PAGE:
The University’s Board of Trustees approved a 15.6 percent tuition hike for in-state students in November, despite vocal student protest.
The proposal, passed with one dissenting vote from Student Body President Mary Cooper, would increase in-state tuition by at least $2,800 during the next five years.
The board rejected a proposal from Cooper to delay the vote until December and craft a more moderate proposal. Cooper had proposed a 6.4 percent increase for in-state students coupled with higher tuition rates for incoming students.
Vocal protesters, led first by Students for a Democratic Society but joined by members of the Campus Y and others, sat in on several meetings, holding up signs and chanting “shame” at administrators.
Protesters urged administrators to consider drawing from the University’s endowment to alleviate the effects of budget cuts. But administrators countered by saying the vast majority of the endowment is limited by donors’ wishes.
Last year, UNC lost more than $100 million in state funding, causing it to cut some departments as much as 32 percent.
The unprecedented hikes were part of a trend of similar proposed increases across the UNC-system, in many cases exceeding the Board of Governors’ 6.5 percent cap.
A new Four Year Tuition Plan approved by the board last year maintained that cap, but it also included a “catch up” clause permitting universities to bring tuition more in line with their public peer institutions — as long as they remain within the bottom quarter of their peers’ tuition and fee rates.
All UNC-system schools must submit their tuition increase proposals to the system’s General Administration by Friday. The board will vote on the proposals in February before sending recommendations to the N.C. General Assembly for final approval.
Brad Wilson, emeritus member and former chairman of the board, said any tuition increase proposal above the cap will receive scrutiny from the board, even if the university would remain in the bottom quarter of its peers’ tuition and fees.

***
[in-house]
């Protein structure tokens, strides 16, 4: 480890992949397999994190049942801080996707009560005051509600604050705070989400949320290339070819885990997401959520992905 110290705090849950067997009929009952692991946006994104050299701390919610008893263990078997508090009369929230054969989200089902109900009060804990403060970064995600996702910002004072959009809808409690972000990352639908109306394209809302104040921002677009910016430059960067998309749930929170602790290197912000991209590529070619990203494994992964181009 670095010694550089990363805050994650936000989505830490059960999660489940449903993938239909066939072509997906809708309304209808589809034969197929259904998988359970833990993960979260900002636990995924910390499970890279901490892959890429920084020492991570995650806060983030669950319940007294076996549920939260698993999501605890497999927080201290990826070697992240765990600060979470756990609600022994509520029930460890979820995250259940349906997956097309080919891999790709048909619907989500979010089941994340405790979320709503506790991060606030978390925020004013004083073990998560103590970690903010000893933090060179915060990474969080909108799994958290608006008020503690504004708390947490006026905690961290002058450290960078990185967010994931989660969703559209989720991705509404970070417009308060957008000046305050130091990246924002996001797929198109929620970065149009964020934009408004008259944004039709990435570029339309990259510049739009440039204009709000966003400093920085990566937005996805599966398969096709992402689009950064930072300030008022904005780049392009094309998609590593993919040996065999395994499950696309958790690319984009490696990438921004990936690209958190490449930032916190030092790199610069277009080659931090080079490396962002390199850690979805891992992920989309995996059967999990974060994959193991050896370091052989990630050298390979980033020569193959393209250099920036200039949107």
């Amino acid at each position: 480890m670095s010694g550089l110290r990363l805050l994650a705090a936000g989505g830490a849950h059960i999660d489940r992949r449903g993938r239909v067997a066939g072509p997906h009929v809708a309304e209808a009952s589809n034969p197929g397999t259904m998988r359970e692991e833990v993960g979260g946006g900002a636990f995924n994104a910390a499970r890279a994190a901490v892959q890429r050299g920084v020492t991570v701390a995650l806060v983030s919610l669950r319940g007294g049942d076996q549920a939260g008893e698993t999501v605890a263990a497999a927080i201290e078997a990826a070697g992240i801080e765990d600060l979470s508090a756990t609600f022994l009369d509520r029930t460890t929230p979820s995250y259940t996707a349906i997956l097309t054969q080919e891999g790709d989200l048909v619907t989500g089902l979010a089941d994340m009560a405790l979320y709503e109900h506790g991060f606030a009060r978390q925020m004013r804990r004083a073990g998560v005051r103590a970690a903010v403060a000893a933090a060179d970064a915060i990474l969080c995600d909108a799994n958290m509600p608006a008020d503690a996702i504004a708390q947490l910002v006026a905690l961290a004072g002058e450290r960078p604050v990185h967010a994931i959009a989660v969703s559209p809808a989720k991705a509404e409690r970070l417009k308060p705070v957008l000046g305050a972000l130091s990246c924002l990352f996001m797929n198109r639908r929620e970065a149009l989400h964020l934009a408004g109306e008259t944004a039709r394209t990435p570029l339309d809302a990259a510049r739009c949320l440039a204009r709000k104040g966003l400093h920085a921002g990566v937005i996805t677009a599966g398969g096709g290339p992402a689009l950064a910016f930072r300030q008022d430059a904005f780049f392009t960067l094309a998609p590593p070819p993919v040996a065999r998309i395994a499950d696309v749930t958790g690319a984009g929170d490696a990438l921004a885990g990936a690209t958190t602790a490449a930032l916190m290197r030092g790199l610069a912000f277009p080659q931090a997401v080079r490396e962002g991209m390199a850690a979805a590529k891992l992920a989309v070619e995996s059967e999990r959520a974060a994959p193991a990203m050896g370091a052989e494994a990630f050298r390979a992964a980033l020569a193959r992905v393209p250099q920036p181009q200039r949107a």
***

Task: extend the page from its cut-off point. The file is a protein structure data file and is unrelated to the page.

Approval of increases beyond the cap could begin to undermine the goals of predictability and stability outlined in the board’s new tuition plan, he said.
“Anytime you have a policy and you start making more exceptions, then the exception becomes the rule,” he said.
University administrators are looking to tuition as a source of revenue after sustaining more than $1 billion in state funding cuts during the last five years. A cut of 15.6 percent, or $414 million, prompted universities to eliminate about 3,000 filled positions and hundreds of course sections this year.
The potential tuition hikes would be phased in during a difficult economic period for families in the state. North Carolina’s unemployment rate remains stubbornly high at 10.4 percent.
Board members will consider the impact of increases on families in their tuition discussions, said Hannah Gage, chairwoman of the board. The N.C. Constitution states that system schools must provide a free university education to state residents “as far as practicable.”
“We can talk about keeping our competitive edge, and we can frame each campus’ tuition in the context of their public peers,” Gage said. “But if you’re a North Carolina family that can’t afford the tuition, you could care less if Carolina says we’re below Virginia.”
As administrators aim to strike a balance between the academic quality and affordability of institutions, Gage said the system will lobby to restore state funding next year. Legislators opted to sunset a one-penny sales tax and cut other parts of the budget to close a deficit of $2.4 billion this year.
Sen. Richard Stevens, R-Wake, said he expects state revenues to improve after the Republican majority’s efforts to balance the budget and allow taxes to expire. Revenue in the state’s General Fund is expected to register about 3 percent growth in fiscal year 2011, according to analysis by the Office of State Budget and Management.
“I hope the worst is behind us, and that we’ll be able to get back to more of the full state funding,” Stevens said. “I don’t know that will necessarily mean there won’t be any tuition increases.”
Gage said university administrators must be wary of a slippery slope with regard to tuition increases.
“I don’t think anybody on our board wants to look back in a decade and realize that this was the point where the University of North Carolina began its steady decline,” she said.
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